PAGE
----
Update, 2:59 p.m. ET: The Federal Aviation Administration announced that the system malfunction that grounded more than 440 flights earlier in the day had been restored and was back in service. Flights throughout the East Coast had been delayed, sometimes for hours as a result of the issue. The FAA did not elaborate on what caused the problem or how it had been resolved in the statement.



Update, 2:59 p.m. ET: Around 220 flights were canceled on Saturday at airports across the east coast, as of 2 p.m ET. This was due to a problem with a flight tracking system, according the Federal Aviation Administration.

Original story:

More than 100 flights across the U.S. east coast were grounded Saturday, and others were delayed due to technical issues at an air traffic control center in Leesburg, Virginia. The center is experiencing automation problems, and the Federal Aviation Administration (FAA) is currently investigating the issue.

As of 1 p.m. EDT, there were 134 flights canceled at the Baltimore and Washington airports alone, according to flightaware.com, a site which monitors air traffic.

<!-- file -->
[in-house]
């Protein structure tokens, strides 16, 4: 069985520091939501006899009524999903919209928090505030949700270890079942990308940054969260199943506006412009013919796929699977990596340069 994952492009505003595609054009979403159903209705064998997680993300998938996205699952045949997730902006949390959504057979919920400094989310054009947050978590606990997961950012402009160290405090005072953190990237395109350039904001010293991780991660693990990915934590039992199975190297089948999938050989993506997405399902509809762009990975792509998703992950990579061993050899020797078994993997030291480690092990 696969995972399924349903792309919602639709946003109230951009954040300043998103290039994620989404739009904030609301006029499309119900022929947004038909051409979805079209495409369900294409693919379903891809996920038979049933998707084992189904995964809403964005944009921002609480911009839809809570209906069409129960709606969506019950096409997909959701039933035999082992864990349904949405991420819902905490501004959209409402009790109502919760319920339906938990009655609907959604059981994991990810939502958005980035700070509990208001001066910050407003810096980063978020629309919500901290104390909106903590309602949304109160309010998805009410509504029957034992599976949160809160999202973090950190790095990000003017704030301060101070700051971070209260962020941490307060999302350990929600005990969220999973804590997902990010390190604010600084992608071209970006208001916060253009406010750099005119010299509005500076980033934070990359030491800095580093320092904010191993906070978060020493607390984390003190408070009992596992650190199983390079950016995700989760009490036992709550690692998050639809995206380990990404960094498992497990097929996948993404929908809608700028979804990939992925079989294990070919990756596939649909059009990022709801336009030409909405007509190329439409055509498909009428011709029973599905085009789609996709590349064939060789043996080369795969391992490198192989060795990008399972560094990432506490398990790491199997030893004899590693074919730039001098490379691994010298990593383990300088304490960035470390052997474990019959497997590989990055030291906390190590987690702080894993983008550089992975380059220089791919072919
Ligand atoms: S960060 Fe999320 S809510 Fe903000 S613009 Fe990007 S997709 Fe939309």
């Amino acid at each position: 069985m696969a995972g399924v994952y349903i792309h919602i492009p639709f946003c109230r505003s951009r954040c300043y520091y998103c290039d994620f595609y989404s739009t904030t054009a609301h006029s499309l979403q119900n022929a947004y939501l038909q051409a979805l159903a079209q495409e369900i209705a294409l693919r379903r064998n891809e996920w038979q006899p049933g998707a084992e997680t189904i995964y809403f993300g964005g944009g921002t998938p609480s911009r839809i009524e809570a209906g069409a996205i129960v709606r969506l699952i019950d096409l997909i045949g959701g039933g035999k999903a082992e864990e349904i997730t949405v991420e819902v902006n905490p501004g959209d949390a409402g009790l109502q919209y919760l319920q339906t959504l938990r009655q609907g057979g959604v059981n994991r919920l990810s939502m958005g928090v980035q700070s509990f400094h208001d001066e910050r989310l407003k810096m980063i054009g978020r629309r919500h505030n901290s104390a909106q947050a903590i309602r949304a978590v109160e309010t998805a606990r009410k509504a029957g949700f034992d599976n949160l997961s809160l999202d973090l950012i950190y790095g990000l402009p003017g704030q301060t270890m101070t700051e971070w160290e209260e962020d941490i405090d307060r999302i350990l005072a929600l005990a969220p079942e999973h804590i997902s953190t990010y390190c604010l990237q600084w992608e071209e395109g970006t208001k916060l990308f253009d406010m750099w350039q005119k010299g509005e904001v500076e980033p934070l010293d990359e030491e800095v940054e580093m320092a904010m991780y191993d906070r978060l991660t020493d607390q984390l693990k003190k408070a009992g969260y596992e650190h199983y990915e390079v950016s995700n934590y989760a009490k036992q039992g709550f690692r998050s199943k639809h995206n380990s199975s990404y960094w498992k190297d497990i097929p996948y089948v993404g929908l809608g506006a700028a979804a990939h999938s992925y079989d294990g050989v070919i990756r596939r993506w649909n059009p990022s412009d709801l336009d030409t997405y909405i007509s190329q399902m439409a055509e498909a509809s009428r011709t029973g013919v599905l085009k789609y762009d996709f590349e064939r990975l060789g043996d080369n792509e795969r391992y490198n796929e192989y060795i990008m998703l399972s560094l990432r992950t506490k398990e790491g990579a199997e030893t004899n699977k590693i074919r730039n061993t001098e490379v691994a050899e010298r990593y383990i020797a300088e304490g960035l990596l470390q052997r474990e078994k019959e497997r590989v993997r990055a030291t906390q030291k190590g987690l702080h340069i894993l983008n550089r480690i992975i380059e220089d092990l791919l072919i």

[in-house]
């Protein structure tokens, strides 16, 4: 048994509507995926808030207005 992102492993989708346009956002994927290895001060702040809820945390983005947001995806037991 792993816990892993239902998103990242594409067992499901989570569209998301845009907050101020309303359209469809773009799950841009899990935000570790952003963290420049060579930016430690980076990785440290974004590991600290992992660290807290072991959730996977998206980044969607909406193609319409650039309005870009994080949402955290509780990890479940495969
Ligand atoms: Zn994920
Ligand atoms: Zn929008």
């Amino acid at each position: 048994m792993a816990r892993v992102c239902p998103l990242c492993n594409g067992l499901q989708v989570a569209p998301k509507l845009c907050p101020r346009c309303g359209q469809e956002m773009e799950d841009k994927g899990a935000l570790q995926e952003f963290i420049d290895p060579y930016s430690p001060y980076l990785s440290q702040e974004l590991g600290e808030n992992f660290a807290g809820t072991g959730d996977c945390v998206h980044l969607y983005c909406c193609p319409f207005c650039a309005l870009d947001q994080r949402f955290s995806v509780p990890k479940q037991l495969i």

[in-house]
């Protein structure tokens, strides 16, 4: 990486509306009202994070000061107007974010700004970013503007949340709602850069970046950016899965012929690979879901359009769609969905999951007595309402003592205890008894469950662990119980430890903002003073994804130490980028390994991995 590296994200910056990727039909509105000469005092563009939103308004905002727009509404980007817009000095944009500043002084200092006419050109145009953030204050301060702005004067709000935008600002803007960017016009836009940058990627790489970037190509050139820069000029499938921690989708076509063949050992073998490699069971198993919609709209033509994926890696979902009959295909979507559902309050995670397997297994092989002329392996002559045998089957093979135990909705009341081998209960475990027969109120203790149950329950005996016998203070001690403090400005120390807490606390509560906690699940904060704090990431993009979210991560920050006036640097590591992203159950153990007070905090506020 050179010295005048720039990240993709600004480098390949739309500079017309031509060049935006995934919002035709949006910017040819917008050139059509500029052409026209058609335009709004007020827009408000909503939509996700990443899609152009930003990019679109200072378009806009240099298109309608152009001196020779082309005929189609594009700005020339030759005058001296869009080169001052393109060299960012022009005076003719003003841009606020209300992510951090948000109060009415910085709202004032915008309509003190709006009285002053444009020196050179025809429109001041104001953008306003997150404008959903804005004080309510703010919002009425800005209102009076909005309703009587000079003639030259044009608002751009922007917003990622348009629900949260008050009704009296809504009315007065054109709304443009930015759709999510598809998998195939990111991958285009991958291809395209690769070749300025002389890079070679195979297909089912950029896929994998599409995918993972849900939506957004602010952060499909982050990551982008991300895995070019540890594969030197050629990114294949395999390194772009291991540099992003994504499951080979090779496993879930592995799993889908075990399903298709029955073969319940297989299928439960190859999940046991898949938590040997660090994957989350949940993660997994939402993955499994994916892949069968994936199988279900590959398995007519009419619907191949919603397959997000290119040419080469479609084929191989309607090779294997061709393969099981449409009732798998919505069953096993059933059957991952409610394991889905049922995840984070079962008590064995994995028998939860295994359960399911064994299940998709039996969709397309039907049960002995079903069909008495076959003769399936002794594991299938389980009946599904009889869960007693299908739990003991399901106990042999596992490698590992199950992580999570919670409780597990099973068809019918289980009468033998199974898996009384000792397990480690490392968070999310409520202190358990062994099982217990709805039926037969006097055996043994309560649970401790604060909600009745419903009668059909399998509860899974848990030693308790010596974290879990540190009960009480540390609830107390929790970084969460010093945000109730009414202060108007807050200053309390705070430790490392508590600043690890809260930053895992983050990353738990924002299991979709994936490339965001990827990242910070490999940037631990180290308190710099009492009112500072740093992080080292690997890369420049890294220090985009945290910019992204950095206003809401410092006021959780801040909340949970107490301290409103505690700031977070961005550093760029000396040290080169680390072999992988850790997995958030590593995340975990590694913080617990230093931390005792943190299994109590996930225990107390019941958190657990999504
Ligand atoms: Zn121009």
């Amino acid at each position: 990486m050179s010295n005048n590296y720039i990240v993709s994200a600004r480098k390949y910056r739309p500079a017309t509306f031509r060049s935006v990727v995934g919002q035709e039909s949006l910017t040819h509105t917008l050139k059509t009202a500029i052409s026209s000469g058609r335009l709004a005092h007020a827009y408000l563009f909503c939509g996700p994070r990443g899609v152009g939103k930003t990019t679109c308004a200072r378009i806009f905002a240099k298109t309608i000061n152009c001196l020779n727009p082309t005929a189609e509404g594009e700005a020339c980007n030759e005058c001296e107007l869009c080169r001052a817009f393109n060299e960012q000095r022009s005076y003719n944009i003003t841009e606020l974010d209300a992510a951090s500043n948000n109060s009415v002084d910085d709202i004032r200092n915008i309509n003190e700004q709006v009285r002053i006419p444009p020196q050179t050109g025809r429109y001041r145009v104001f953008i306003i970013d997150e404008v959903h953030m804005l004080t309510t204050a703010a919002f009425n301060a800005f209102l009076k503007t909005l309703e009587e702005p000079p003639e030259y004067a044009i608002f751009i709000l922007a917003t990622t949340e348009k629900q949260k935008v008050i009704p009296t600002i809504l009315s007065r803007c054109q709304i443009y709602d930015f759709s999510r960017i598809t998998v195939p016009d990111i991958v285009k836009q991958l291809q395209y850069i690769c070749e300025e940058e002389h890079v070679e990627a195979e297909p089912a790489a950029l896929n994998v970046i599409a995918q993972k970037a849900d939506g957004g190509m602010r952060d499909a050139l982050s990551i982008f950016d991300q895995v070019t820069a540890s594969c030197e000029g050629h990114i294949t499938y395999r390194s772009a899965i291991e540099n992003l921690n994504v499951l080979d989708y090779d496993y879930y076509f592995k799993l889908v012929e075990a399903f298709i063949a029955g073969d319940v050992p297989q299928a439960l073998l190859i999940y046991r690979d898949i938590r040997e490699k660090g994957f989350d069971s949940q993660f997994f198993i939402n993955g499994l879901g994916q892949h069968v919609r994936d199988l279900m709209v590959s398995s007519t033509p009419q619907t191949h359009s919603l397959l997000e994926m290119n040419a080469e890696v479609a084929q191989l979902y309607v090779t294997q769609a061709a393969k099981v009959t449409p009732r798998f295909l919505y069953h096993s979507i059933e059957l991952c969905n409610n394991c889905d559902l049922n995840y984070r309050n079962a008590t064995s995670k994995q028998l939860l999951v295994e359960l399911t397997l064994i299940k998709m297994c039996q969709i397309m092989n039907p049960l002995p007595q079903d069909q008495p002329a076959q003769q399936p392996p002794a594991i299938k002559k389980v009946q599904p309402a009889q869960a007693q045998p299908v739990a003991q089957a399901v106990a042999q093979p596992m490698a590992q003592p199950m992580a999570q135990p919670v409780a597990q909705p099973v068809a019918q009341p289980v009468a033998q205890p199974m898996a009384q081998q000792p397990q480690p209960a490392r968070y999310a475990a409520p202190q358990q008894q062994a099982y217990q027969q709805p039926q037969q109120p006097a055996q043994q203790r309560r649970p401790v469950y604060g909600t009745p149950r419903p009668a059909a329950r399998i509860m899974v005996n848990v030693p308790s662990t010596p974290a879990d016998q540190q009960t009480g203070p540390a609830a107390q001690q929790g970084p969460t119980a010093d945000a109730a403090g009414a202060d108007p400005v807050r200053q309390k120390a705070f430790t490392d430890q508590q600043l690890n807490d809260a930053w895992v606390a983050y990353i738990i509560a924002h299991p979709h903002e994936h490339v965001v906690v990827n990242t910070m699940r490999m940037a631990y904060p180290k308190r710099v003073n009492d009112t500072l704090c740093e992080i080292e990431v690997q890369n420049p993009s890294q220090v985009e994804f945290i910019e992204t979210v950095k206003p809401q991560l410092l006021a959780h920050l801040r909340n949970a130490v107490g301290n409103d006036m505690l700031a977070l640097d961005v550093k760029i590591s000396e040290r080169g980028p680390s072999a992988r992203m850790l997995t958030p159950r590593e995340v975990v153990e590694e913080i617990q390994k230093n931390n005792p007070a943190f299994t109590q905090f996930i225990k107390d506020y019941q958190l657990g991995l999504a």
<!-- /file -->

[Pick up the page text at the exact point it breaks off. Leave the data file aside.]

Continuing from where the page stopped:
FAA spokeswoman Kathleen Bergen said that some flights in the New York and Washington, D.C. metro airports could remain delayed -- both incoming and outgoing. The flight delay map on the FAA website is also showing delays out of Fort Lauderdale–Hollywood International Airport and Tampa International Airport.

High-altitude flights are being directed around the affected airspace, according to the FAA.

“We are working on rerouting aircrafts that were planned. We have to make last minute adjustments to flight plans. Flights in and out of the three major [Washington, D.C.] area airports may be delayed,” Delta Air Lines spokesman Morgan Durrant told CNN.

American Airlines made its passengers aware of the issue in a tweet at midday, urging them to plan accordingly.



Status update delays at a number of airports are indicating delays of over an hour, “with no apparent end,” according to NBC Washington.